Design Review: Dacia Duster concept
by Nick Hull    11 May 2009
 
Dacia Duster concept's exterior has a robust aesthetic. Click for larger images
Concept also features an exceptionally long 2804mm wheelbase
Four-square stance and high beltline give a pleasing Tonka toy character to the Duster
Asymmetric door concept is evident in this view
Rear of the Renault Ondelios concept (left) has some similarities to the Duster concept (right)
Neat details abound: exhaust slots on corners (left), wing-like direction indicators index exactly with the red lamp graphic (right)
Photos: Brett Patterson

Renault's revival of the Dacia brand has been a resounding success in today's struggling car market. The original Logan model has gone on to sell over 750,000 units since 2004 and Renault feels it is now time to explore the next stage of the Dacia brand language - hence the debut of the Duster concept at this year's Geneva Show.

Renault Logan (2004)
Dacia Logan MCV (2006)
Dacia Duster concept video
Air is channeled into the airscoop and exits through rear lamps
Front wrap-around mask echoes DLO shape
DACIA logo embossed in rear Plexiglass expresses robustness

The Duster was designed as a collaborative effort between Renault's central European design base in Bucharest, Romania and the Renault Design Technocentre in Paris, where the model was built. This crossover design aims to showcase the brand's core values - namely simplicity, robustness and authenticity - and combine them with a more emotional wrapper, all within a 4.25m length, similar to today's Logan.

The resulting exterior has an appealing Tonka-toy character to it, with a very raked wraparound screen and an exceptionally long 2804mm wheelbase, with 21-inch five-spoke wheels. Patrick Lecharpy, Vice-President of Renault Advanced Design, explains the rationale behind this look: "We asked our young Bulgarian and Russian designers what they felt younger customers wanted in their markets; they came back suggesting a crossover station wagon with quite a robust look."

This robustness is expressed in several ways. Apart from the long wheelbase and "tough-looking" wheels, there's the high, horizontal beltline, and a short, stubby hood to add calmness to the design. "The robustness is expressed through the general shapes, with big chamfers on the surfaces being a key part of this expression," says Lecharpy. "Overall, it's an elegant package with a product design approach. There are simple shapes in the lower body, while the upper body adds some aerodynamic treatment - but even this can be said to be functional, for lower C02 values."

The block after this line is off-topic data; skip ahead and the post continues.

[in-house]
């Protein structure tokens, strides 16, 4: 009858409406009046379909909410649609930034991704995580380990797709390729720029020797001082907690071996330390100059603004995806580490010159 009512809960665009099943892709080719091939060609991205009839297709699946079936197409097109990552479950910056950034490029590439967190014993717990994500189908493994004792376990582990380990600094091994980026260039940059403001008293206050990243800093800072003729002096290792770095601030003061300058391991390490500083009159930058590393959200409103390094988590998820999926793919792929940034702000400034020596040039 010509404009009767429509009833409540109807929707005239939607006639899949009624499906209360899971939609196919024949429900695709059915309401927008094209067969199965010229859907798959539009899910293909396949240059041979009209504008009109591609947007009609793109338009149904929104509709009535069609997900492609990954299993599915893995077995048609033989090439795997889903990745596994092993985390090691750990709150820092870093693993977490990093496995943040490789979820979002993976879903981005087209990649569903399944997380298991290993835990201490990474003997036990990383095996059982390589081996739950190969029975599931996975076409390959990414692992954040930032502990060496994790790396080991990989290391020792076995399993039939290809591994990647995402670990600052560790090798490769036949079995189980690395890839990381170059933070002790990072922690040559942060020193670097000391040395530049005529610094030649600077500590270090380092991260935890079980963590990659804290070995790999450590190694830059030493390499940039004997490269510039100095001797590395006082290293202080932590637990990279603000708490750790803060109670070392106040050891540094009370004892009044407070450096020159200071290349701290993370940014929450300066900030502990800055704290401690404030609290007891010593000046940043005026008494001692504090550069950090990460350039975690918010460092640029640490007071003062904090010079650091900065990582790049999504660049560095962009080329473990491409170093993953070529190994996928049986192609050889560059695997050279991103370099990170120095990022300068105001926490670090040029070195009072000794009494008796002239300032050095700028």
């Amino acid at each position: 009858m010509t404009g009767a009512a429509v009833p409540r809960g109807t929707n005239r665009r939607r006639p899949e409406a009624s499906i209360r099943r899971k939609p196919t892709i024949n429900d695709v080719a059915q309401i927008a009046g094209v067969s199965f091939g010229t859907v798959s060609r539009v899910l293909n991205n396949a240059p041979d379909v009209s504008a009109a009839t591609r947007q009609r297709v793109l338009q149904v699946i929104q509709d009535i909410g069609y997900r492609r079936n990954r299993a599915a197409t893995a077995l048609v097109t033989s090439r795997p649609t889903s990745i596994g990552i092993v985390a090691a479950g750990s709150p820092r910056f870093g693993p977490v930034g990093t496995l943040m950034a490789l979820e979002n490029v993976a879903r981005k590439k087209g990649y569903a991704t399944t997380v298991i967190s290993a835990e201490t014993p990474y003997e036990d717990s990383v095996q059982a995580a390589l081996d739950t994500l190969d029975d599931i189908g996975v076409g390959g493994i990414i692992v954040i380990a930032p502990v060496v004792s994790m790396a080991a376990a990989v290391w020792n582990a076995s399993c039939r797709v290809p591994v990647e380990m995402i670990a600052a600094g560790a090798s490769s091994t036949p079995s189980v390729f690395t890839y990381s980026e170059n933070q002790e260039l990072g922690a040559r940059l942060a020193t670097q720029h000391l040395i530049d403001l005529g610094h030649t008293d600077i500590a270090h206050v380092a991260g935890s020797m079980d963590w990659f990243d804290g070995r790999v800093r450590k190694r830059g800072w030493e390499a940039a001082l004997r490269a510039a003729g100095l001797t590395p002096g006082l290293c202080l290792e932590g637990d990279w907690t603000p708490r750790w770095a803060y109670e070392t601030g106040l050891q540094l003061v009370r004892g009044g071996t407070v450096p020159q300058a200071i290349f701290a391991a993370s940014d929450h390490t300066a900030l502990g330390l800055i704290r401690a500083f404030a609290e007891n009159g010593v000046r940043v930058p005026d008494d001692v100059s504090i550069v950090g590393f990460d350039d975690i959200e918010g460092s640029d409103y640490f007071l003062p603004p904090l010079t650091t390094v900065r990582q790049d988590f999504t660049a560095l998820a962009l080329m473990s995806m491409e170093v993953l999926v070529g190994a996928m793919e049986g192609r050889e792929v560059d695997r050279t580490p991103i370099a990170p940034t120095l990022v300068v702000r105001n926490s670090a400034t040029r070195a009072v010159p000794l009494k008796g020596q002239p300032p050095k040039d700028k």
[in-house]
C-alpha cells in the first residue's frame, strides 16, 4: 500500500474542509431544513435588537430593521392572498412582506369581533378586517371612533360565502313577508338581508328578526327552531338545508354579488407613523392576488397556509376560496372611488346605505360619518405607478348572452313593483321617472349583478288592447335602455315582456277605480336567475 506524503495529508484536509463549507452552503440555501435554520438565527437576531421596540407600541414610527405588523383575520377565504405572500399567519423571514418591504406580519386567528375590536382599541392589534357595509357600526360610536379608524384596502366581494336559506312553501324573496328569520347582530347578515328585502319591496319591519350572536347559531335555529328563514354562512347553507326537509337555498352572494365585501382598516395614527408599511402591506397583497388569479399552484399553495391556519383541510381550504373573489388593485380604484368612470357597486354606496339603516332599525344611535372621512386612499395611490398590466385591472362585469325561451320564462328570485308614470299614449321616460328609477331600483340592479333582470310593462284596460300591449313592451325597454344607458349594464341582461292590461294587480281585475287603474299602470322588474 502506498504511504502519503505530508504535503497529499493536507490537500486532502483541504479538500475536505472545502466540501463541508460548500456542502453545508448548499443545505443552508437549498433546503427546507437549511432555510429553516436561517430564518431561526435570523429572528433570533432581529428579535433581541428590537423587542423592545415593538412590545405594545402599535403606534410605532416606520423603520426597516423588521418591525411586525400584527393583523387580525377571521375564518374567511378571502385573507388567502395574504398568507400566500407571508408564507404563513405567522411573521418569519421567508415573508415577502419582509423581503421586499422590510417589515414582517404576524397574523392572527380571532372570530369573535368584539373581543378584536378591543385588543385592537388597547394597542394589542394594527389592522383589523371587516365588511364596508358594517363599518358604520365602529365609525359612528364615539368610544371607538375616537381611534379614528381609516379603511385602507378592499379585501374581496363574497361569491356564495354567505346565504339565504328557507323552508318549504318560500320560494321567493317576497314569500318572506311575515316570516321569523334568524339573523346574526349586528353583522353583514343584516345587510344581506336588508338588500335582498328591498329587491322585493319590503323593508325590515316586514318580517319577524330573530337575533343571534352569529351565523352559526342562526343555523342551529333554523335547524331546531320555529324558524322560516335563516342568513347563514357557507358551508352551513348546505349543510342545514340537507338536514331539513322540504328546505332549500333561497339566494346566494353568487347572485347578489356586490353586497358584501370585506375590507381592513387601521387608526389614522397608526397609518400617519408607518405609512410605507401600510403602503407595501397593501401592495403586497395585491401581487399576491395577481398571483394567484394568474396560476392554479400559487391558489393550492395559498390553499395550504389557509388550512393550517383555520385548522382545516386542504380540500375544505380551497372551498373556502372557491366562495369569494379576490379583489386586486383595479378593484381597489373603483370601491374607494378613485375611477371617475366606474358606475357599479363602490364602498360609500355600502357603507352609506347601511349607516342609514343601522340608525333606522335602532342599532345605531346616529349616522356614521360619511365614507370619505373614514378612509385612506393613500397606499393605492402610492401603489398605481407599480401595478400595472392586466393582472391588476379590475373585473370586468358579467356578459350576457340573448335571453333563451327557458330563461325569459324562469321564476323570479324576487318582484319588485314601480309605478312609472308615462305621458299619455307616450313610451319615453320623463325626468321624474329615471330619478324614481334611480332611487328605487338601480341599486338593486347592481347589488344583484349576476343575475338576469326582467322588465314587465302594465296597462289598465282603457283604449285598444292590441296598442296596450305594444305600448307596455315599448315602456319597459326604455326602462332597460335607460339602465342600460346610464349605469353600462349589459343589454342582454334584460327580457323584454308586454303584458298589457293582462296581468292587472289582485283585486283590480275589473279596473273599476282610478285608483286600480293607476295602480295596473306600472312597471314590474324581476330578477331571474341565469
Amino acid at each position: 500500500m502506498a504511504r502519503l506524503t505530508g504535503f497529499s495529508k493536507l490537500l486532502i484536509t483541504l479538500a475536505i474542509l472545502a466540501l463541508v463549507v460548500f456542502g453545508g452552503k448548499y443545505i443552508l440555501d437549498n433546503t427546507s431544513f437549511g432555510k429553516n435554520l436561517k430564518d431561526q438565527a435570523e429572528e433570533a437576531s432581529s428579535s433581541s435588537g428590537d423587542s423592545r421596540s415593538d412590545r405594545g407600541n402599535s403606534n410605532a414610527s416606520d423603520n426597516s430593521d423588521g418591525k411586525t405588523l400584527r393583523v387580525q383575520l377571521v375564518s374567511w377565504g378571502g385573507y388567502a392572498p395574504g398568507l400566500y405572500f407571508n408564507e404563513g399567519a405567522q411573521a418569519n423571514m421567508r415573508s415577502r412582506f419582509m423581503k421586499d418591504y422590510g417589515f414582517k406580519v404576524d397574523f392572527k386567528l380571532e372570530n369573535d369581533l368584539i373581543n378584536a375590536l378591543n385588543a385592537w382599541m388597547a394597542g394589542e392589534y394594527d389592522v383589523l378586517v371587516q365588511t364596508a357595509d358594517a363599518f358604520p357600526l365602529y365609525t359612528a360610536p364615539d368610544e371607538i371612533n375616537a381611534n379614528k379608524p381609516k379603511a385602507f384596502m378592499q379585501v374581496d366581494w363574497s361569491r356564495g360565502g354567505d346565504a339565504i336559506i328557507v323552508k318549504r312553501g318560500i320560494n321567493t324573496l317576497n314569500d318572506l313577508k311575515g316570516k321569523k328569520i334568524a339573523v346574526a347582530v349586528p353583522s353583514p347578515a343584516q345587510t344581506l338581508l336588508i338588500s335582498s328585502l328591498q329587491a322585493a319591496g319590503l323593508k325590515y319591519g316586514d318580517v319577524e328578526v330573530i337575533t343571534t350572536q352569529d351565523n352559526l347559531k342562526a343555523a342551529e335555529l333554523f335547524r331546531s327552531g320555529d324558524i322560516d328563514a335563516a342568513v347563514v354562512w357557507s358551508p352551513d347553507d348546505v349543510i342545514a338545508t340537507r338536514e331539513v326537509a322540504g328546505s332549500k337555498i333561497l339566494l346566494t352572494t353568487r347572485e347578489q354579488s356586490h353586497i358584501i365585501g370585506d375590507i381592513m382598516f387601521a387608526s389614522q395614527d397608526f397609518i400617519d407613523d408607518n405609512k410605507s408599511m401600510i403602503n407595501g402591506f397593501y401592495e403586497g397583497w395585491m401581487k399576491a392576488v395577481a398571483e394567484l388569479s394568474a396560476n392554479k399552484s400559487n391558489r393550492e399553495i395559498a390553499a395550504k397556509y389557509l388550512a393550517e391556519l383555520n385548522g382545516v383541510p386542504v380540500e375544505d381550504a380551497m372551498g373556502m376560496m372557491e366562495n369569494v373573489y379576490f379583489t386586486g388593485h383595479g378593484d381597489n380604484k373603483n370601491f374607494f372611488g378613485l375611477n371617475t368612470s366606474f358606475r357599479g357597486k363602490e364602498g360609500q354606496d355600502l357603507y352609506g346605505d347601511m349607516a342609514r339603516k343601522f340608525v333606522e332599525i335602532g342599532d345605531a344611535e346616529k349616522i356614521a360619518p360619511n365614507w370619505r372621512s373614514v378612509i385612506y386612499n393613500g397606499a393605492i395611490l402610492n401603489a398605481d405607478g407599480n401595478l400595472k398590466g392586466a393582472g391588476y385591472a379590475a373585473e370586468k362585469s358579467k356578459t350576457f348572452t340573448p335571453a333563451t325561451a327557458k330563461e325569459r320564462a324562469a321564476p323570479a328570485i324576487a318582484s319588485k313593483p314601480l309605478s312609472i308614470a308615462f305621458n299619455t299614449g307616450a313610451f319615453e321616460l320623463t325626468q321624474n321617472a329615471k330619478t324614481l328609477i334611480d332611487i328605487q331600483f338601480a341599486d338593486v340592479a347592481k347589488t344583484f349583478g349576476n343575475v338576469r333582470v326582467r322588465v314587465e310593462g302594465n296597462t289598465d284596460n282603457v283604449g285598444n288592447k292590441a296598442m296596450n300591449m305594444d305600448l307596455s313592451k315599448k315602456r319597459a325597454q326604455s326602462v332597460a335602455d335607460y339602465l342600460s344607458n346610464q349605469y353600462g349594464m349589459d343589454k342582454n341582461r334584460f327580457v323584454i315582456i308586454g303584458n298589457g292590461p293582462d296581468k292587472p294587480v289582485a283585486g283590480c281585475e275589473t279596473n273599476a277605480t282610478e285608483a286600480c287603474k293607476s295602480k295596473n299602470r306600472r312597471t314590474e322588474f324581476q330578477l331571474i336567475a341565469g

The Duster concept also features an asymmetric door layout with one door on the left-hand side and two barn doors on the right-hand side, both opening on massive chrome monohinges. "It is a way of interpreting the functional and emotional aims of the project fairly literally," explains Lecharpy. "The left-hand side is pretty, sporty and sexy; the right-hand is more like an MPV, more practical." While the single-doored ‘2D coupe' side is graphically purer, the right-hand dual door treatment is fresher, with the rear door shutline emphasizing the sculpturing of the rear fender and echoing the DLO shape above.

The rear is the most notable view of the car. The rear window is framed by arrow-shaped taillamps with a triangular hole within them, and the idea is that air flows freely along the vehicle's flanks before being jettisoned through the rear lights. The vertical rear window features an engraved ‘DACIA' script embossed in the rear Plexiglas that calls to mind a pick-up truck; "Again, it's about robustness," says Lecharpy.

The use of a long roof, vertical rear window and a C-pillar that is pulled away from body all remind one of the Renault Ondelios concept from the 2008 Paris motor show, although the Duster adopts much more orthodox volumes and graphics than the larger Renault. There are pleasing relationships between volumes and graphics throughout the car too, such as an upswept line through the rear door that mirrors that of the DLO, both feeding the eye visually into the rear air scoop. Also of note is the way the front mask extends right around the front fender, echoing the wraparound windscreen theme, particularly when seen from above.

There are some nice details too: little wing-like direction indicators on the roof channel airflow towards the rear and, when seen from the side, index exactly with the red lamp graphic below, leading the eye directly to the rear wheel. Note too the lamp ‘ears' on the hood top surface recently seen on other Nissan concepts, the slotted exhaust outlets mounted on the very corners of the rear bumper, and the positioning of the door mirrors high up on the A-pillar.

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